Starting from the outside and working our way in. The Geekvape Ammit includes a 9mm delrin drip tip, but (unlike some other Geekvape tanks) you can also use standard 510 drip tips with this one. The airflow control ring can be a little hard to get at due to the design, but it works well, with 4 settings that lock into place with an especially reassuring “click.” The juice flow control isn’t my favorite, but it’s fine. It’s not entirely necessary anyway since this tank seems to be pretty leak-proof. I do wish there was some knurling on the top cap—it can be difficult to open sometimes, but that does get easier once you break in the o-rings. On the inside, there are 2 large kidney-shaped holes that make refilling fast and easy.
Building on the Geekvape Ammit is about as painless as any atomizer I’ve used. Realistically, you could get a build in there in about 30 seconds. The post holes measure about 2mm, which should accommodate just about any type of wire that you’d want to use with this one. The included Claptons drop right in with plenty of room to spare. The top-tensioned Phillips screws are nice and chunky and I haven’t had any issues with them stripping. Wicking is also very simple thanks to the large wicking channels. It can be more finicky than you’d expect though, which brings us to the next section…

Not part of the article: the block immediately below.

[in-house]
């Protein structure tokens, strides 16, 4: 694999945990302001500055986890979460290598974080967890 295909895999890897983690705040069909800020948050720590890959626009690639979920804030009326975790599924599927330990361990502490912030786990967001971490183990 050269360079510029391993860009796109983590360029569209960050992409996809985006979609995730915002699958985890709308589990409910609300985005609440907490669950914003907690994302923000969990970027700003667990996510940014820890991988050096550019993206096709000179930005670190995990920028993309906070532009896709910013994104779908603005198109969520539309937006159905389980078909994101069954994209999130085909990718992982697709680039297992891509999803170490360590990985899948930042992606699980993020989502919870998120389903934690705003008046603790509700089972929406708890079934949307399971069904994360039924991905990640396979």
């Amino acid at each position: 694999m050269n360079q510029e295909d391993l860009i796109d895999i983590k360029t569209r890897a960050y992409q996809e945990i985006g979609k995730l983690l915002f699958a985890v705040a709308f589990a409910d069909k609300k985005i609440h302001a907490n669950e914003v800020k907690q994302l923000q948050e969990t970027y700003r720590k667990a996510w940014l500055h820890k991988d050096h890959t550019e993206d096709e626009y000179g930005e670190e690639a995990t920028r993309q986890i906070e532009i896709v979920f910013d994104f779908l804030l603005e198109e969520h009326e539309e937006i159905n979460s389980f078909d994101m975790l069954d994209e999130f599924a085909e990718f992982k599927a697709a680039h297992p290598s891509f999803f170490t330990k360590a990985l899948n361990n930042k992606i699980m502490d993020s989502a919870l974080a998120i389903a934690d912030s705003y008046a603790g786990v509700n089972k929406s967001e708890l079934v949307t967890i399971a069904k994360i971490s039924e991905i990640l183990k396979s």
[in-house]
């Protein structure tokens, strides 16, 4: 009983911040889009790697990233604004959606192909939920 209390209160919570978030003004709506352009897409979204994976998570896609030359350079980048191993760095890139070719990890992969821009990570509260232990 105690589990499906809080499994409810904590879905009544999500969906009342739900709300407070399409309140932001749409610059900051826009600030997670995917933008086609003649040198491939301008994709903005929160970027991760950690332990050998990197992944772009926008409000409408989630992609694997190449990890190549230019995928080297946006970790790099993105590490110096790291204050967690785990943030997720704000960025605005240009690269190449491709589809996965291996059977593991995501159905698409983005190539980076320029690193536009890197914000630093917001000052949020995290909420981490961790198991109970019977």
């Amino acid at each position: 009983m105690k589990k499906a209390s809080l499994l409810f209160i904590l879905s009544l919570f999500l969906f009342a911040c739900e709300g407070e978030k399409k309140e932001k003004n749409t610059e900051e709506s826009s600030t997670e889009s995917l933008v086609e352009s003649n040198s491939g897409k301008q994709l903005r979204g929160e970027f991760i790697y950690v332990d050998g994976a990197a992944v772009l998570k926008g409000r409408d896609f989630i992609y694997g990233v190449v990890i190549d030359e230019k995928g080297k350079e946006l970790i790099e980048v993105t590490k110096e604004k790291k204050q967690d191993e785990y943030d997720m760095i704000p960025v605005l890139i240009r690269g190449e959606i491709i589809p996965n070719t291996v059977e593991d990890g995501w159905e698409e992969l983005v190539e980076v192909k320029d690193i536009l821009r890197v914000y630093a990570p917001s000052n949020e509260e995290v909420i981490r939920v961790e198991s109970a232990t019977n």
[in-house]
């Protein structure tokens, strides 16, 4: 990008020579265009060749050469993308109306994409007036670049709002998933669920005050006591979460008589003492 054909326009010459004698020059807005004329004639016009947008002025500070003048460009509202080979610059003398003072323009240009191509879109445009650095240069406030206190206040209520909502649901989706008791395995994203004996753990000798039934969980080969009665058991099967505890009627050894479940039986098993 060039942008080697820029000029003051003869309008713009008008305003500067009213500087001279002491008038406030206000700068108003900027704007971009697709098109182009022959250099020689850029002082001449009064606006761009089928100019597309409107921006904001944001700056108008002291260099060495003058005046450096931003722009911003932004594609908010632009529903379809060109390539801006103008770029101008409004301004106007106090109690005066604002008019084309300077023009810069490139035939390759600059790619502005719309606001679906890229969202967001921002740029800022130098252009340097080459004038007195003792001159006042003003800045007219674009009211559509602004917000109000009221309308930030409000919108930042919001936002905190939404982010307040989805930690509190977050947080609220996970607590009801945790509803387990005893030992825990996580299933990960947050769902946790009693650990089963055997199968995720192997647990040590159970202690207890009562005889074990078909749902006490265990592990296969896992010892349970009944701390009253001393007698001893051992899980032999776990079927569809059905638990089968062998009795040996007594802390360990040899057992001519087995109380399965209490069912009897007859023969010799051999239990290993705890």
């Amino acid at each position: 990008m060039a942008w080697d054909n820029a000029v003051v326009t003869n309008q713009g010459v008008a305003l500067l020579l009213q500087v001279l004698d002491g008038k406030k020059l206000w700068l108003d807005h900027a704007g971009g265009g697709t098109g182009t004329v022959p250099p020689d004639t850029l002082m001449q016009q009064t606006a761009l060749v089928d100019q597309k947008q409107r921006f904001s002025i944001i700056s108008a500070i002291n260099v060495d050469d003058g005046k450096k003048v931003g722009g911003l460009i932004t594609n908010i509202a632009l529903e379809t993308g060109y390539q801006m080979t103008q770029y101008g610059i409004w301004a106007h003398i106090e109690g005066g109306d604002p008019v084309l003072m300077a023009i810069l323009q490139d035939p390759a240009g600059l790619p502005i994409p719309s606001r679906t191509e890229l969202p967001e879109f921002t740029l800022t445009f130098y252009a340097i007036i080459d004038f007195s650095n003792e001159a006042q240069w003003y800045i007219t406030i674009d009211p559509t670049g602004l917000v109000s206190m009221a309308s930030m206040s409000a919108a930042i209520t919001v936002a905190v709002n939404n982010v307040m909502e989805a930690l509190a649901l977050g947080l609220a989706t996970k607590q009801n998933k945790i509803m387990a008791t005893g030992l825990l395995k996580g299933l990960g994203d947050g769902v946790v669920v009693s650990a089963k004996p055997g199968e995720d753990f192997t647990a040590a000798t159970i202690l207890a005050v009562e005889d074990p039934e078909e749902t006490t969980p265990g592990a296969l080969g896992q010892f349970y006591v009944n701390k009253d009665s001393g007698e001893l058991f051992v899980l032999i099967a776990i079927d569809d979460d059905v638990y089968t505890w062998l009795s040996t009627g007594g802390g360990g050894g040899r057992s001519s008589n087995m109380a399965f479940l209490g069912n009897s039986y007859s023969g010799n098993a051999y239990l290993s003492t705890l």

I’ve rebuilt and rewicked the Geekvape Ammit more times than I’d care to count, and I’ve gone through at least a half dozen bottles of juice as well, but the overall experience hasn’t been quite as amazing as I’d hoped. The wicking, although easy to do, isn’t always easy to get just right. There’s a fine line between a good dense vape and a dry hit with this one. You need the perfect amount of cotton, fluffed nicely, and just barely grazing the bottom. Fortunately, one of the biggest pros of this tank (in my experience) is that it never leaks, so even if you don’t use enough cotton, it’s pretty forgiving. Just keep in mind that it is very easy to over-wick…tread lightly.
Once I got the wicking right, I thought the flavor was good. But if I’m being completely honest, it’s not anything to write home about. Maybe the flavor would have improved with a more low-profile design; maybe the airflow design is muting the flavor ever so slightly…I don’t know. But as it stands, it’s just good. I put the same builds and the same juices in the Augvape Merlin as I was testing this and the Merlin won out almost every time.